Most recently, asylum seekers have filed a series of complaints about conditions at the Laajakoski reception centre in Kotka, including arrangements for medical care. There has also been criticism of transportation and transport connections.
The Finnish Immigration Service has examined the complaints concerning the Laajakoski centre. The head of Migri's Reception Unit, Olli Snellman, told Yle that considering the numbers of asylum seekers and reception facilities, he considers that the volume of complaints has been relatively small.
"Complaints always get an appropriate response. Most [operations] oversight, however, is by the centres themselves and in different kinds of steering events including Migri and the staff of the centres. I'd estimate that there have been thousands of these this year," says Snellman.
Over the past year, Migri has carried out around 250 control and evaluation inspections at reception centres, not counting visits spurred by complaints by residents.
"We've made around 30 inspections because of actual suspicions of problems. Most of these have not turned up problems, but we have indeed discovered some problems concerning operational models and practice," Olli Snellman adds.
According to Snellman, some of the problems uncovered have been serious, and some quite minor.
More focus on mental health
Migri has contracted doctors' services for asylum seekers from private providers, but specialist care, for example more demanding psychiatric services, are provided by the public sector.
"There seem to be some difficulties in access to psychiatric services and at least regional variation in availability. This may be related, for example, to waiting lists," Snellman points out. "Asylum seekers can be a somewhat unfamiliar patient group. The asylum seekers themselves may have expectations out of the normal concerning healthcare."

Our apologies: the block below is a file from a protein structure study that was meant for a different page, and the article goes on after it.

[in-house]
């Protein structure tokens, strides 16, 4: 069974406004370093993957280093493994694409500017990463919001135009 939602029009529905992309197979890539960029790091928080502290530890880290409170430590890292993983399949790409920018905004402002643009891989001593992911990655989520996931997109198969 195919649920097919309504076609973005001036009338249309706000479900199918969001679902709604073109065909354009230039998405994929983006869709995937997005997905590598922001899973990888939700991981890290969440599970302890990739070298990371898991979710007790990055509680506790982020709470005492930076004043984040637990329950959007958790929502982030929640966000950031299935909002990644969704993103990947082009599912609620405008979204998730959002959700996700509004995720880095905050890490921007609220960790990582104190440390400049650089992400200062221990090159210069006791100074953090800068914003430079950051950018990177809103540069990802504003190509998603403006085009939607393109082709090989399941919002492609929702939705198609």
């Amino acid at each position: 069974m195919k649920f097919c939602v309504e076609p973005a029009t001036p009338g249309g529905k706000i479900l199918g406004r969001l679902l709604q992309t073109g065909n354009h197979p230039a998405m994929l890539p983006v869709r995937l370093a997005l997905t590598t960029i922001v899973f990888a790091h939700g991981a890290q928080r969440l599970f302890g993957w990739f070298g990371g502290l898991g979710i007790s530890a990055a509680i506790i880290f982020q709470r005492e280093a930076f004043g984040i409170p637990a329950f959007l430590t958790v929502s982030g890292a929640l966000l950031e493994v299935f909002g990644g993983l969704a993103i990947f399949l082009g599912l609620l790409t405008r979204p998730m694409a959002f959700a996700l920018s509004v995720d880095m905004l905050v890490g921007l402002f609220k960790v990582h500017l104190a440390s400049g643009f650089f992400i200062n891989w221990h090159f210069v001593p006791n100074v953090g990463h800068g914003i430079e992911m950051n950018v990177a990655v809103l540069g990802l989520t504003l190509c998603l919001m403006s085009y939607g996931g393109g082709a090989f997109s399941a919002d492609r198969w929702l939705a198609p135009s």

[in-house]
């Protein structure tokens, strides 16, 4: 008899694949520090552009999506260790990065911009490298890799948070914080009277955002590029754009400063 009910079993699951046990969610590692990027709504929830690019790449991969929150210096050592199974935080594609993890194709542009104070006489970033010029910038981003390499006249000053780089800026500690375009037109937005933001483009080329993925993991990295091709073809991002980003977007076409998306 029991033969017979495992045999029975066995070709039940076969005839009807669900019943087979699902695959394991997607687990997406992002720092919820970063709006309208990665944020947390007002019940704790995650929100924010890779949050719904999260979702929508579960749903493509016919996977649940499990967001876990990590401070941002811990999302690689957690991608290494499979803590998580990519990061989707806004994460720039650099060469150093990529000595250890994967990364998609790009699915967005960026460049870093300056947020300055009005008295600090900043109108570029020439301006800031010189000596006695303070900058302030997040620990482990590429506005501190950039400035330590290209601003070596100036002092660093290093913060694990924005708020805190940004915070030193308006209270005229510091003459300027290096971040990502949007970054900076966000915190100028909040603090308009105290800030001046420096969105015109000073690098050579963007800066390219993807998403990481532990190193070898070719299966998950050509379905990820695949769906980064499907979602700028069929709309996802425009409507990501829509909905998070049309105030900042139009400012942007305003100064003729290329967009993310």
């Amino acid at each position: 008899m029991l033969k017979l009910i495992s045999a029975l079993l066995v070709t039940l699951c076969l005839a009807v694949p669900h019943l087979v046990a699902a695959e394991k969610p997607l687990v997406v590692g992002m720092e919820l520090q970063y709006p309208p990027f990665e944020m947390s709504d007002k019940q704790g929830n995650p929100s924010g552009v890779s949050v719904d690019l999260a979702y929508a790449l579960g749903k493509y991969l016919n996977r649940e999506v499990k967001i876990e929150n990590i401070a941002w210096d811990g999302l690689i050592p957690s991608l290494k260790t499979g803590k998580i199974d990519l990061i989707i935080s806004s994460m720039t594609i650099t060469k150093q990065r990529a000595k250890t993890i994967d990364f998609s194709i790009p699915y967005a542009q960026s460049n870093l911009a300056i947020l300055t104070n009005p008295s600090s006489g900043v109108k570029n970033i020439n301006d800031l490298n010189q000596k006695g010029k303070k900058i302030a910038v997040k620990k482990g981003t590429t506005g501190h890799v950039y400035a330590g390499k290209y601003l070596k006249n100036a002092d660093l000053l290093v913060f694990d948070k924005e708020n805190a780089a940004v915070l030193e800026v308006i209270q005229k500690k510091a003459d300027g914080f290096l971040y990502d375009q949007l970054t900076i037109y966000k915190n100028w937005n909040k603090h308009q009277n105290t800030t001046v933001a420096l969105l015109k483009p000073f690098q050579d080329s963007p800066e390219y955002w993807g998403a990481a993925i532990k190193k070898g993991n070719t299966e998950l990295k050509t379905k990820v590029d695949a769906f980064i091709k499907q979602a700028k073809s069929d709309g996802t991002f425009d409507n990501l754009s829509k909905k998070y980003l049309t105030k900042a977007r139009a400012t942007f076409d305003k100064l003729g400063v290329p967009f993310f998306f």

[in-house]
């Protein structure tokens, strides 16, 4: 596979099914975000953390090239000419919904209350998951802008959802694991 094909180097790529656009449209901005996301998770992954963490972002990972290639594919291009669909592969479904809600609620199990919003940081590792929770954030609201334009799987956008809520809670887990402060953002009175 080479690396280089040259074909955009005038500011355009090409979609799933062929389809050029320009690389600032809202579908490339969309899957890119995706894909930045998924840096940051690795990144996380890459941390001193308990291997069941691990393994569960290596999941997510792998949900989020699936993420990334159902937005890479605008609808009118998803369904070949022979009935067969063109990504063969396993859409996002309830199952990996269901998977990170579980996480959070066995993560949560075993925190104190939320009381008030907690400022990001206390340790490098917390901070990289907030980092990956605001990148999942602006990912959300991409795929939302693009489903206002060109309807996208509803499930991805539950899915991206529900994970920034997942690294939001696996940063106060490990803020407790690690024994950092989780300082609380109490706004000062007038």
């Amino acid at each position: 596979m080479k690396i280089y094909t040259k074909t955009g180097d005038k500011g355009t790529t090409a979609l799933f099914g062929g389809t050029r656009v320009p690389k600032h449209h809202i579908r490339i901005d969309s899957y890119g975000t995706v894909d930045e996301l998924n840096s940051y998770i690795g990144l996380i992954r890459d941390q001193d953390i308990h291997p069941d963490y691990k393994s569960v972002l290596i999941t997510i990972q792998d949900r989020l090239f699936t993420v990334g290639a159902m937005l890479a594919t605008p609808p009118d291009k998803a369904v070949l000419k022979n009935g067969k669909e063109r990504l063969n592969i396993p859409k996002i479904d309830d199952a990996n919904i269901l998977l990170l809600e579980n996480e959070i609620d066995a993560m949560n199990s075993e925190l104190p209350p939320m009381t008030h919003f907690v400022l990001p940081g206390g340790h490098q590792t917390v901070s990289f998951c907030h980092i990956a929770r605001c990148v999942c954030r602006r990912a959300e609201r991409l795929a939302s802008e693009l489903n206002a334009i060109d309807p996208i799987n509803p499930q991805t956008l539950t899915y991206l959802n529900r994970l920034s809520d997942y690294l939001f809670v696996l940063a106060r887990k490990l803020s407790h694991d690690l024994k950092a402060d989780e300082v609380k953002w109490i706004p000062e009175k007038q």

There was a violent incident at the Laajakoski reception centre earlier this year attributed in part to mental health problems affecting one of the resident asylum seekers. The Kymenlaakso District Court convicted an Iraqi man of assault after he stabbed two people and held a knife to a third person's throat. However, the court found the man's mental condition to be a mitigating factor.
Migri officials say that an effort is being made to meet the mental healthcare needs of asylum seekers and has set up a working group tasked with further developing this work. In addition, a special needs unit with the capacity for 20 people has been established at the Hennala reception centre in Lahti. This unit has more personnel than reception centres usually do.
Residents of the Hennala centre may, for example, be dealing with drug abuse or symptoms of mental health problems.
"It may be that despite attempts to get, say, hospital care, they haven't been able to because they haven't met the criteria. On the other hand, the support available at regular reception centres maybe is not enough," Snellman explains.